• 3
    should be updated. Chrome dev's have forked webkit, and opera isn't using presto any longer – Richard Sep 9 '14 at 13:42
  • 1
    EdgeHTML has now been discontinued also. – DreamTeK Jan 15 at 13:49
93

Addition to what @KennyTM said:

  • IE
  • Edge
  • Firefox
    • Engine: Gecko
    • CSS-prefix: -moz
  • Opera
    • Engine: PrestoBlink1
    • CSS-prefix: -o (Presto) and -webkit (Blink)
  • Safari
    • Engine: WebKit
    • CSS-prefix: -webkit
  • Chrome

1) On February 12 2013 Opera (version 15+) announces they moving away from their own engine Presto to WebKit named Blink.

2) On April 3 2013 Google (Chrome version 28+) announces they are going to use the WebKit-based Blink engine.

3) On December 6 2018 Microsoft (preview build ready in early 2019) announces they are going to use the WebKit-based Blink engine.

  • 1
    .. that is great info! So would the different rendering engines ignore these prefixes? i.e. would Firefox ignore -msie, -o, -webkit; would Webkit ignore -moz, -o, -msie; etc...? – Hristo Aug 12 '10 at 13:49
  • @Hristo Yes, it doesn't recognize any of those as valid CSS, so it ignores them – JKirchartz Aug 12 '10 at 13:54
  • JKirchartz is correct. The others browsers will ignore each others css-prefix. – jerone Aug 12 '10 at 17:47
  • 2
    And that WebKit that Opera is moving to is the Chromium variety, which itself is turning into Blink. – BoltClock Apr 28 '13 at 12:36
34

Webkit is a web browser rendering engine used by Safari and Chrome (among others, but these are the popular ones).

The -webkit prefix on CSS selectors are properties that only this engine is intended to process, very similar to -moz properties. Many of us are hoping this goes away, for example -webkit-border-radius will be replaced by the standard border-radius and you won't need multiple rules for the same thing for multiple browsers. This is really the result of "pre-specification" features that are intended to not interfere with the standard version when it comes about.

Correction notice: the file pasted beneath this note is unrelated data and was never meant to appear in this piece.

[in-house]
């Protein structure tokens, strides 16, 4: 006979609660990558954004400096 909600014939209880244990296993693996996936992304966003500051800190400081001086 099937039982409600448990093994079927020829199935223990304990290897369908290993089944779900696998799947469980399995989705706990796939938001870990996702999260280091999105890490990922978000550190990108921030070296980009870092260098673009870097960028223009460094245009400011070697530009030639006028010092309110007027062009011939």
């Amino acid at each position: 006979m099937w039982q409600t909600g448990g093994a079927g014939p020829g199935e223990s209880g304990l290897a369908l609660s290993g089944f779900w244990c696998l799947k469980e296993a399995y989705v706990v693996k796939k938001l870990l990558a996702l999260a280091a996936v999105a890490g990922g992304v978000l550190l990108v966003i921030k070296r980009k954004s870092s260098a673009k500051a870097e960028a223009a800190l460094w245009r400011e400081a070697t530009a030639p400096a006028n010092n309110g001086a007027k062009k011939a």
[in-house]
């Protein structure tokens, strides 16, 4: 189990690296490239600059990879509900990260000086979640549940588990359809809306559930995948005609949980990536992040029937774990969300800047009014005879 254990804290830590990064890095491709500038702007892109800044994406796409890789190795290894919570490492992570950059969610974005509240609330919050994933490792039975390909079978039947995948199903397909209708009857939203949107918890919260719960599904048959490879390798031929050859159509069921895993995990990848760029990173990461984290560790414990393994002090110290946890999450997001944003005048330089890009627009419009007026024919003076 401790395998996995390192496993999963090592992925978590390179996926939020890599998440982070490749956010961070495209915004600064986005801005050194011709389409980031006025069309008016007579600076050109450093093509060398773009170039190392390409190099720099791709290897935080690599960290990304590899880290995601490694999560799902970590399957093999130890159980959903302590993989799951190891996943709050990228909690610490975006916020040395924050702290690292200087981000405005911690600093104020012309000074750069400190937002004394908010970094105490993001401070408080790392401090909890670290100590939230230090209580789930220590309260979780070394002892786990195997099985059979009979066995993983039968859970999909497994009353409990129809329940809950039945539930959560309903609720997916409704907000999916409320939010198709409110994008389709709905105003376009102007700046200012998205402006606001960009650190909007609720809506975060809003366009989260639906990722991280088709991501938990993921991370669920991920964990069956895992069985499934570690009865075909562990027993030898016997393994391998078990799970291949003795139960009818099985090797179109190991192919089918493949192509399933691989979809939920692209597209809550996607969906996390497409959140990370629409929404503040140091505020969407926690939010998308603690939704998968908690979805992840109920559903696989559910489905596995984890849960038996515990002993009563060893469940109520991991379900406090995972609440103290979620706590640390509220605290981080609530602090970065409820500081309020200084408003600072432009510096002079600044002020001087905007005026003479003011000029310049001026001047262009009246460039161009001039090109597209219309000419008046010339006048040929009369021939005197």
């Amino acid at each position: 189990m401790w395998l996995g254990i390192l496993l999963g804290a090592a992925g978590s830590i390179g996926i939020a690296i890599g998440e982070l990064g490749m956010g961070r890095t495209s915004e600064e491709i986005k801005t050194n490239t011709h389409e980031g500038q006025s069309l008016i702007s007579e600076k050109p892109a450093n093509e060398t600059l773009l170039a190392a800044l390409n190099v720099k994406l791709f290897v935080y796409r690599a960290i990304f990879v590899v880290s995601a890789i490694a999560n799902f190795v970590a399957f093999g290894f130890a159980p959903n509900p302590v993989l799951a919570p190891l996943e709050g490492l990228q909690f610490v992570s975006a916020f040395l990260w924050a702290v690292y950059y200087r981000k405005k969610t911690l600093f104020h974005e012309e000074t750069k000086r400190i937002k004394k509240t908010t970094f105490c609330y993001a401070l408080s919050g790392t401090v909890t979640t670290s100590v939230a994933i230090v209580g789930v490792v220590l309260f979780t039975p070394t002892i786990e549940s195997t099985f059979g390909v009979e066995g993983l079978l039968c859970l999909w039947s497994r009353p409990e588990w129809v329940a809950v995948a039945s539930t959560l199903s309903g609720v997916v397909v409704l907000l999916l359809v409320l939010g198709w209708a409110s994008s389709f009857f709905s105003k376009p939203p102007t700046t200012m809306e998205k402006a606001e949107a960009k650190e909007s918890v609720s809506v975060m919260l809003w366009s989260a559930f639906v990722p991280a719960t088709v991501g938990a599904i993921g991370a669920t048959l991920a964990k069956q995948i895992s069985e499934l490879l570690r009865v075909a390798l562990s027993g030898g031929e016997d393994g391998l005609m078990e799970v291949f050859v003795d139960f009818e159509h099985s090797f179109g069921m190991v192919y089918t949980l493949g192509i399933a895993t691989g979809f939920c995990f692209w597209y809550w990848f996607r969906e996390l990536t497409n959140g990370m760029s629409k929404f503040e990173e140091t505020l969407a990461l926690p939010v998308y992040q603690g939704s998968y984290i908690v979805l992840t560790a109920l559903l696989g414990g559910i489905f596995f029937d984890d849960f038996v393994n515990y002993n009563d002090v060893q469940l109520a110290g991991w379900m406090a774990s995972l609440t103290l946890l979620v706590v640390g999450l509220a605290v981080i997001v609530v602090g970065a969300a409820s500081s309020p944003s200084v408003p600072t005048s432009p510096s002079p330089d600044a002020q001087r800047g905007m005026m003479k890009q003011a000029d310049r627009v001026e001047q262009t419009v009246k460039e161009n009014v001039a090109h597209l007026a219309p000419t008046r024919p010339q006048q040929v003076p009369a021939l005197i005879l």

For your update:...no it's not related to IE really, IE at least before 9 uses a different rendering engine called Trident.

  • 1
    @SLaks - woops you're right, thanks and updated :) – Nick Craver Aug 12 '10 at 13:35
  • 1
    So can -webkit- be used in like Firefox for advanced rendering of CSS3 features? – Hristo Aug 12 '10 at 13:39
  • No, Firefox uses a rendering engine called Gecko – Gareth Aug 12 '10 at 13:43
  • 1
    @Hristo - Firefox uses some similar properties but they're called -moz (for mozilla), it'll ignore -webkit roles when parsing styles :) – Nick Craver Aug 12 '10 at 13:44
32

This has been answered and accepted, but if someone is still wondering why are things a bit messed up today, you'll have to read this:

http://webaim.org/blog/user-agent-string-history/

It gives a good idea of how gecko, webkit and other major rendering engines evolved and what led to the current state of messed up user-agent strings.

Quoting the last paragraph for TL;DR purposes: